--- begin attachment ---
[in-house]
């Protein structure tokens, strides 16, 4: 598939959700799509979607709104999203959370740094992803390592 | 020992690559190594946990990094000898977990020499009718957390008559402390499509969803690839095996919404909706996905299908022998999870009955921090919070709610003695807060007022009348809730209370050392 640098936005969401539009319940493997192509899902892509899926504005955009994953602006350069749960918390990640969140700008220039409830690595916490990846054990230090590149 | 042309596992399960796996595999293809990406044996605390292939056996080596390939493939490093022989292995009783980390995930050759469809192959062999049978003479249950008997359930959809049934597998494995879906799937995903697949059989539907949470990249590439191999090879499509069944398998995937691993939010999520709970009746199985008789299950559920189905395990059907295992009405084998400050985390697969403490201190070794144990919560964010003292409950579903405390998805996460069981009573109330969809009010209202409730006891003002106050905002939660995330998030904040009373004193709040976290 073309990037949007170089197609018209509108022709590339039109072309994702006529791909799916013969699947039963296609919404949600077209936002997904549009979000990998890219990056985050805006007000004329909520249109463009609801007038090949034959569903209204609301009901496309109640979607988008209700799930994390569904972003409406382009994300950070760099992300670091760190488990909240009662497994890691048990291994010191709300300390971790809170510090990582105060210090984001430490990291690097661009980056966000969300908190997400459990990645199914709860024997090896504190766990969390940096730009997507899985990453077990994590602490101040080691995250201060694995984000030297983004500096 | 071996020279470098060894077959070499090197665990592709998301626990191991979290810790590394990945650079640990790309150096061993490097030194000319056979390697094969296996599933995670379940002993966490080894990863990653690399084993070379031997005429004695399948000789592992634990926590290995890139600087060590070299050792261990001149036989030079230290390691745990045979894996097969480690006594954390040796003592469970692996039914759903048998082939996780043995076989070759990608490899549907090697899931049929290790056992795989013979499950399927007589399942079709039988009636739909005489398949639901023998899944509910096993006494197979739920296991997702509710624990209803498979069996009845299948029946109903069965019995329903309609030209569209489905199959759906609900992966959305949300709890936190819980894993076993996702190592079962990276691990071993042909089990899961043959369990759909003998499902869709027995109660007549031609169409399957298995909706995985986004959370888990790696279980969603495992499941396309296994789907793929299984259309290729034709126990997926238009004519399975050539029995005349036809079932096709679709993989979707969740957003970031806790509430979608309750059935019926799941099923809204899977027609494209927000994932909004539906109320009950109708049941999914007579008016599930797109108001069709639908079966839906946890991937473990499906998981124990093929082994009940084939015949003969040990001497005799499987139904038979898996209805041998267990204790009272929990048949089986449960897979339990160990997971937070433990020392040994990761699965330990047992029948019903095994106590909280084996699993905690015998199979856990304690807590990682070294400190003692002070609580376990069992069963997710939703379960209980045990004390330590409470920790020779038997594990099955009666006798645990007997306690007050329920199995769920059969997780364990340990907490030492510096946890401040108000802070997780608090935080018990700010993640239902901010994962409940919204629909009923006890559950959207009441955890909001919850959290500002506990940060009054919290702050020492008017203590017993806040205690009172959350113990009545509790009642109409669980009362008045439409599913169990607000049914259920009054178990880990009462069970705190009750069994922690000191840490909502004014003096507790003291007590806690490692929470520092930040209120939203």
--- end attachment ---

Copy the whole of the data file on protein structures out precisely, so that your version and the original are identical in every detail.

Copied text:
[in-house]
């Protein structure tokens, strides 16, 4: 598939959700799509979607709104999203959370740094992803390592 | 020992690559190594946990990094000898977990020499009718957390008559402390499509969803690839095996919404909706996905299908022998999870009955921090919070709610003695807060007022009348809730209370050392 640098936005969401539009319940493997192509899902892509899926504005955009994953602006350069749960918390990640969140700008220039409830690595916490990846054990230090590149 | 042309596992399960796996595999293809990406044996605390292939056996080596390939493939490093022989292995009783980390995930050759469809192959062999049978003479249950008997359930959809049934597998494995879906799937995903697949059989539907949470990249590439191999090879499509069944398998995937691993939010999520709970009746199985008789299950559920189905395990059907295992009405084998400050985390697969403490201190070794144990919560964010003292409950579903405390998805996460069981009573109330969809009010209202409730006891003002106050905002939660995330998030904040009373004193709040976290 073309990037949007170089197609018209509108022709590339039109072309994702006529791909799916013969699947039963296609919404949600077209936002997904549009979000990998890219990056985050805006007000004329909520249109463009609801007038090949034959569903209204609301009901496309109640979607988008209700799930994390569904972003409406382009994300950070760099992300670091760190488990909240009662497994890691048990291994010191709300300390971790809170510090990582105060210090984001430490990291690097661009980056966000969300908190997400459990990645199914709860024997090896504190766990969390940096730009997507899985990453077990994590602490101040080691995250201060694995984000030297983004500096 | 071996020279470098060894077959070499090197665990592709998301626990191991979290810790590394990945650079640990790309150096061993490097030194000319056979390697094969296996599933995670379940002993966490080894990863990653690399084993070379031997005429004695399948000789592992634990926590290995890139600087060590070299050792261990001149036989030079230290390691745990045979894996097969480690006594954390040796003592469970692996039914759903048998082939996780043995076989070759990608490899549907090697899931049929290790056992795989013979499950399927007589399942079709039988009636739909005489398949639901023998899944509910096993006494197979739920296991997702509710624990209803498979069996009845299948029946109903069965019995329903309609030209569209489905199959759906609900992966959305949300709890936190819980894993076993996702190592079962990276691990071993042909089990899961043959369990759909003998499902869709027995109660007549031609169409399957298995909706995985986004959370888990790696279980969603495992499941396309296994789907793929299984259309290729034709126990997926238009004519399975050539029995005349036809079932096709679709993989979707969740957003970031806790509430979608309750059935019926799941099923809204899977027609494209927000994932909004539906109320009950109708049941999914007579008016599930797109108001069709639908079966839906946890991937473990499906998981124990093929082994009940084939015949003969040990001497005799499987139904038979898996209805041998267990204790009272929990048949089986449960897979339990160990997971937070433990020392040994990761699965330990047992029948019903095994106590909280084996699993905690015998199979856990304690807590990682070294400190003692002070609580376990069992069963997710939703379960209980045990004390330590409470920790020779038997594990099955009666006798645990007997306690007050329920199995769920059969997780364990340990907490030492510096946890401040108000802070997780608090935080018990700010993640239902901010994962409940919204629909009923006890559950959207009441955890909001919850959290500002506990940060009054919290702050020492008017203590017993806040205690009172959350113990009545509790009642109409669980009362008045439409599913169990607000049914259920009054178990880990009462069970705190009750069994922690000191840490909502004014003096507790003291007590806690490692929470520092930040209120939203």